Anyone know what architecture Flex uses when sending CW? I bet the key input gets sent up the Firewire port to the PC to be processed before being sent back down the link to the radio hardware as an RF waveform
They would have been better off putting a $0.50 Pic MCU in the box and using that to directly key the transmitter, even if the radio's internal firmware has to generate the RF waveform directly. A simple on-off keyed CW signal can't be that hard to generate to require a fast PC's processing power.
That's not how it generates CW (nor how any SDR would generate it): you're thinking in terms of traditional analog radios where you do something like turn the final amplifier on and off (or perhaps one of the stages, and then feed it to a linear amp).
In an SDR, you just generate the sine wave (envelope shaped to reduce key clicks) that you want transmitted. Think in terms of something like hooking the output of a code practice oscillator to the input of a SSB rig.
The challenge with the PowerSDR software architecture is that the latency through the chain can vary somewhat. The transmitted signal is ok, but has a variable delay from the input to the chain, so if you listen to your own transmitted signal, you'll be confused. The recipient on the other end of the path doesn't care.. he or she hears normal CW. Another term for this is "pipeline delay" and such a delay exists in ALL radios (even analog ones). The delay through a filter with a given bandwidth is roughly 1/Bandwidth * number of sections. So if you have a 50 Hz wide filter, you're going to have a 20 ms delay (at least). In the Power SDR, the delay is more about the block size in the DSP. SHort blocks mean shorter absolute delay, but the filter performance isn't as good. You want a 1 Hz transition in a brick wall filter? that's a 1 second delay.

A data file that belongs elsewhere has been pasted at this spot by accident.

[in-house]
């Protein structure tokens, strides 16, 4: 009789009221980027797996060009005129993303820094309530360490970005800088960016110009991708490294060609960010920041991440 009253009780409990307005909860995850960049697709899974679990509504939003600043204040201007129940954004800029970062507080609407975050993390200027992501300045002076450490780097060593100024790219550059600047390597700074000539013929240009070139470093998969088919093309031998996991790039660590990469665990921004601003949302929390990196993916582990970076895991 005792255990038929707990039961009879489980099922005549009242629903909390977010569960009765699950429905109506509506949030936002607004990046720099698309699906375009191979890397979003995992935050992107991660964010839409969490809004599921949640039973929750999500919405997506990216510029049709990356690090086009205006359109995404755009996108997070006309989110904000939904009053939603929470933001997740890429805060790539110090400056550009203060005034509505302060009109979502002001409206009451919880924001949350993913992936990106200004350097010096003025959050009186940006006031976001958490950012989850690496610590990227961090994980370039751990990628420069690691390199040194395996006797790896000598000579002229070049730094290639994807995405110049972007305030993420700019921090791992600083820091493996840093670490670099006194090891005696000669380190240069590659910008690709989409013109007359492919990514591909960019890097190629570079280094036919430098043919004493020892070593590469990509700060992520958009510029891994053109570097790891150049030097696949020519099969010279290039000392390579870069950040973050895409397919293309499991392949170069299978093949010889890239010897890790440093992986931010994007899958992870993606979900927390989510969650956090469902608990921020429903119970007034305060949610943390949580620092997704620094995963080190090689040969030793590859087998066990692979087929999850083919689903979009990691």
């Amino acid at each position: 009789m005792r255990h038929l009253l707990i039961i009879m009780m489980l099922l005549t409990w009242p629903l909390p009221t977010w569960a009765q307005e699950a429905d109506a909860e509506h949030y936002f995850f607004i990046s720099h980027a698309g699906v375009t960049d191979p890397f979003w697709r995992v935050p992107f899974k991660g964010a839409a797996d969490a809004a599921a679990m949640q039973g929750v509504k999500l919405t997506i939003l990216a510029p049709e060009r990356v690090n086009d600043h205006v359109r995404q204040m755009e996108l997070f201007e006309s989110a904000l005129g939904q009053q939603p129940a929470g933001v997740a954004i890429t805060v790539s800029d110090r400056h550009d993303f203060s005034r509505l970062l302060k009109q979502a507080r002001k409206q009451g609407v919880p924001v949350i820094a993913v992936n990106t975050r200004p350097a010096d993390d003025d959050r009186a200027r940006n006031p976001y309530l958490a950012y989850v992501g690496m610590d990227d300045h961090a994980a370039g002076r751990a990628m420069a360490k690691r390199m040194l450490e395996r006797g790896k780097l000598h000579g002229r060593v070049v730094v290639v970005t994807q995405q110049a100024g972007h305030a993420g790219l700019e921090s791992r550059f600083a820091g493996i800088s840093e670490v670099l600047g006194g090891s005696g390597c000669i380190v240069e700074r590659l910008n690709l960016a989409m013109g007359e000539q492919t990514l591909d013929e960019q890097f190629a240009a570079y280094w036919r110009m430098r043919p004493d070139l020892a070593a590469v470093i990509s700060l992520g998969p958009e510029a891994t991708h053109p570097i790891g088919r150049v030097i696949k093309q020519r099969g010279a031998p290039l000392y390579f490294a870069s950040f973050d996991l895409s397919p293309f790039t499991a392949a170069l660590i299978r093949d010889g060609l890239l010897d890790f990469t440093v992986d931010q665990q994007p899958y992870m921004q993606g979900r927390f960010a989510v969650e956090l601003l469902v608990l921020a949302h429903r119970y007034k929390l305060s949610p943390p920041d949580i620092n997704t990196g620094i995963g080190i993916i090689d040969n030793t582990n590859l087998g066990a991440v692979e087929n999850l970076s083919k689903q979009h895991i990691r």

The other challenge faced by the PowerSDR architecture is T/R switching. In the early versions (fixed at least 4-5 years ago, I think), you had to wait for the audio buffer to finish before it could be "turned around" to the other direction. That's probably the "missing dit" thing. When they fixed the buffering so that it ran full duplex (at a cost of doubling the CPU burden), that particular problem went away..
The other tricky aspect to the PowerSDR architecture is that it potentially has multiple blocks of data stacked up through the chain in both directions. You really, really don't want to have the Transmit DACs "run dry" (because you'll be emitting a big CW carrier at the DDS center frequency with fixed values of I and Q until the next set of samples arrives), so you want to have a few blocks queued up, in case the PC decides to go do something else for a short time. If you're watching a DVD and you hesitate a frame or two, you might not notice. But if the last set of samples happened to be full scale I & Q on a Flex, then you're transmitting full power carrier until the next samples arrive. A good design (which they may have done in the firmware between 1394/Firewire and DACs) would have some default "zero" value (chosen to minimize feedthrough of the DDS) to clock out if samples don't arrive over the firewire in time.
In any case, the need to have extra blocks in the pipeline so the FIFO doesn't run dry also leads to longer delays.